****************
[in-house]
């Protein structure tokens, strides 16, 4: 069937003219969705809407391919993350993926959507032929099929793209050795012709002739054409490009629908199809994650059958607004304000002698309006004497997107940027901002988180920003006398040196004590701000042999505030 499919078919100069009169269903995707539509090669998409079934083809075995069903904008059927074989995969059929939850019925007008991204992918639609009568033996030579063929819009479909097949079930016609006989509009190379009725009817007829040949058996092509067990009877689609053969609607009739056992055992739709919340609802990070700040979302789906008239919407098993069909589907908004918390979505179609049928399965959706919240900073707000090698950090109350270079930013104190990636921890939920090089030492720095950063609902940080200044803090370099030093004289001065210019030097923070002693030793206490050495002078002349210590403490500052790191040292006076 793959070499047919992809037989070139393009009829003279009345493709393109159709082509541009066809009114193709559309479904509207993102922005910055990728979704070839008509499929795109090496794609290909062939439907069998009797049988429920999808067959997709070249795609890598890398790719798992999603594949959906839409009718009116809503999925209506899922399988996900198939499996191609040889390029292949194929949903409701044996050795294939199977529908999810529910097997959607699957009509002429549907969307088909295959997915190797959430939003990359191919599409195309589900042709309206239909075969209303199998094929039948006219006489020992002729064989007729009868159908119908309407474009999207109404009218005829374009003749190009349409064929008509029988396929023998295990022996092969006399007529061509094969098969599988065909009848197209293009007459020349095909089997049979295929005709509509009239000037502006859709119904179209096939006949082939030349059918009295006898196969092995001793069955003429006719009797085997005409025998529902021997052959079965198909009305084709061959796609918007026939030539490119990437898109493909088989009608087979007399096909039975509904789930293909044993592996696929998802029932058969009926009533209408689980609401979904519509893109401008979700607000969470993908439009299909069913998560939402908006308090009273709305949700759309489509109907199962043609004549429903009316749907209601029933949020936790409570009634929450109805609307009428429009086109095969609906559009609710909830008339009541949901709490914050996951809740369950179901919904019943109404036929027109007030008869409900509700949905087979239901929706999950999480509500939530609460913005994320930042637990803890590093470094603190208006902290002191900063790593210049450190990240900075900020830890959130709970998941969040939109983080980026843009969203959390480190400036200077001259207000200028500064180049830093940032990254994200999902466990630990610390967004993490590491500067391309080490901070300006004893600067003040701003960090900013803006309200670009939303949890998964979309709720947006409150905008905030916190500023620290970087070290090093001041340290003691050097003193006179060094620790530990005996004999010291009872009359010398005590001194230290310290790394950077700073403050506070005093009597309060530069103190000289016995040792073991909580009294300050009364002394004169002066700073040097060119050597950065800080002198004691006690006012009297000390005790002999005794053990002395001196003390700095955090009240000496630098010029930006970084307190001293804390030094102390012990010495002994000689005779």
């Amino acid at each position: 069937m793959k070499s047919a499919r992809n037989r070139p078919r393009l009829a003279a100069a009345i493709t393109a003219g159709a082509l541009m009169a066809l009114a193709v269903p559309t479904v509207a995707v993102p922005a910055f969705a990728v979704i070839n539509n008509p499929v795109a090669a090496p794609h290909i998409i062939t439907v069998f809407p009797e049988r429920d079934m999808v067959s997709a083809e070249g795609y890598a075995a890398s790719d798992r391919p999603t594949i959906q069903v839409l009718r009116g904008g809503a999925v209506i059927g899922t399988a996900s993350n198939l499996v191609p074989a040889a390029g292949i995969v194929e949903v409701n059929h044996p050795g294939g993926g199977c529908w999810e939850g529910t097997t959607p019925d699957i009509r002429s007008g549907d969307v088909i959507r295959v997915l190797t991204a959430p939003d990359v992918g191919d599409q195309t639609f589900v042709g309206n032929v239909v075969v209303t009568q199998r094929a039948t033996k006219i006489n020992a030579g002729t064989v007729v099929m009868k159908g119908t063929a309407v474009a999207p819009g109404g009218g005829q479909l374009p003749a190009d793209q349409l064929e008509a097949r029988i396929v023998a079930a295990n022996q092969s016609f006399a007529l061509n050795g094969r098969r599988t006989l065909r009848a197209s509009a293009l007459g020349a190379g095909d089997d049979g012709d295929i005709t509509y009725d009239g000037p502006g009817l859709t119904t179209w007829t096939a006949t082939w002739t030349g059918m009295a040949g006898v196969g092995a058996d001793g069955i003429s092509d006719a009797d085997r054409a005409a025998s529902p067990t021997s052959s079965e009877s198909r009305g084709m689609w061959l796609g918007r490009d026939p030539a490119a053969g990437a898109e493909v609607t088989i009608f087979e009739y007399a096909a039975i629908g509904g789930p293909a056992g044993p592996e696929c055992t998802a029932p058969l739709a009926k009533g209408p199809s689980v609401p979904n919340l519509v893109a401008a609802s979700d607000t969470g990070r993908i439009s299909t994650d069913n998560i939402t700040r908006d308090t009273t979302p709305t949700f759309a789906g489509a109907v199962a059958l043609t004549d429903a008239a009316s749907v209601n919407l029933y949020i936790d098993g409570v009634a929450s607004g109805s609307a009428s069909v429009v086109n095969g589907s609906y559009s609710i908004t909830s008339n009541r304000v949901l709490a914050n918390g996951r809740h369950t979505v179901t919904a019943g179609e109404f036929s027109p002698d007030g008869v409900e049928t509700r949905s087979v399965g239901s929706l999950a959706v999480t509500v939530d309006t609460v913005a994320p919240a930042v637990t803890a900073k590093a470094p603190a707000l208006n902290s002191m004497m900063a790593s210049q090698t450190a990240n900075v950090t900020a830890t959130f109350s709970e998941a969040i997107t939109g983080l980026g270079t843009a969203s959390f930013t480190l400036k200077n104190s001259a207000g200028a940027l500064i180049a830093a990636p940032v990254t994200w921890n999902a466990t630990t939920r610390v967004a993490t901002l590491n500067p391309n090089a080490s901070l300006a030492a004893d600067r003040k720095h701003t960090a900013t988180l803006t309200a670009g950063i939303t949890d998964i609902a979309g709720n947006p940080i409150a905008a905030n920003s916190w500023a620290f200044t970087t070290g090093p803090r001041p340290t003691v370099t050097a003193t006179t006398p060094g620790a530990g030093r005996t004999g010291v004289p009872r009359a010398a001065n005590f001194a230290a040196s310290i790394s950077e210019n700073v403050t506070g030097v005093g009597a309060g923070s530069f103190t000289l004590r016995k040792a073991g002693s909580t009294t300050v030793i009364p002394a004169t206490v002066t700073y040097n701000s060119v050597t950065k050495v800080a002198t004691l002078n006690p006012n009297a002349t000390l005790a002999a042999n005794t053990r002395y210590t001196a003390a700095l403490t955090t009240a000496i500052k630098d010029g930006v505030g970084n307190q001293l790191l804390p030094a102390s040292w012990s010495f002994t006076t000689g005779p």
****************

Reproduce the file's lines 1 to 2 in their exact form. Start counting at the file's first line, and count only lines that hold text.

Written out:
[in-house]
């Protein structure tokens, strides 16, 4: 069937003219969705809407391919993350993926959507032929099929793209050795012709002739054409490009629908199809994650059958607004304000002698309006004497997107940027901002988180920003006398040196004590701000042999505030 499919078919100069009169269903995707539509090669998409079934083809075995069903904008059927074989995969059929939850019925007008991204992918639609009568033996030579063929819009479909097949079930016609006989509009190379009725009817007829040949058996092509067990009877689609053969609607009739056992055992739709919340609802990070700040979302789906008239919407098993069909589907908004918390979505179609049928399965959706919240900073707000090698950090109350270079930013104190990636921890939920090089030492720095950063609902940080200044803090370099030093004289001065210019030097923070002693030793206490050495002078002349210590403490500052790191040292006076 793959070499047919992809037989070139393009009829003279009345493709393109159709082509541009066809009114193709559309479904509207993102922005910055990728979704070839008509499929795109090496794609290909062939439907069998009797049988429920999808067959997709070249795609890598890398790719798992999603594949959906839409009718009116809503999925209506899922399988996900198939499996191609040889390029292949194929949903409701044996050795294939199977529908999810529910097997959607699957009509002429549907969307088909295959997915190797959430939003990359191919599409195309589900042709309206239909075969209303199998094929039948006219006489020992002729064989007729009868159908119908309407474009999207109404009218005829374009003749190009349409064929008509029988396929023998295990022996092969006399007529061509094969098969599988065909009848197209293009007459020349095909089997049979295929005709509509009239000037502006859709119904179209096939006949082939030349059918009295006898196969092995001793069955003429006719009797085997005409025998529902021997052959079965198909009305084709061959796609918007026939030539490119990437898109493909088989009608087979007399096909039975509904789930293909044993592996696929998802029932058969009926009533209408689980609401979904519509893109401008979700607000969470993908439009299909069913998560939402908006308090009273709305949700759309489509109907199962043609004549429903009316749907209601029933949020936790409570009634929450109805609307009428429009086109095969609906559009609710909830008339009541949901709490914050996951809740369950179901919904019943109404036929027109007030008869409900509700949905087979239901929706999950999480509500939530609460913005994320930042637990803890590093470094603190208006902290002191900063790593210049450190990240900075900020830890959130709970998941969040939109983080980026843009969203959390480190400036200077001259207000200028500064180049830093940032990254994200999902466990630990610390967004993490590491500067391309080490901070300006004893600067003040701003960090900013803006309200670009939303949890998964979309709720947006409150905008905030916190500023620290970087070290090093001041340290003691050097003193006179060094620790530990005996004999010291009872009359010398005590001194230290310290790394950077700073403050506070005093009597309060530069103190000289016995040792073991909580009294300050009364002394004169002066700073040097060119050597950065800080002198004691006690006012009297000390005790002999005794053990002395001196003390700095955090009240000496630098010029930006970084307190001293804390030094102390012990010495002994000689005779």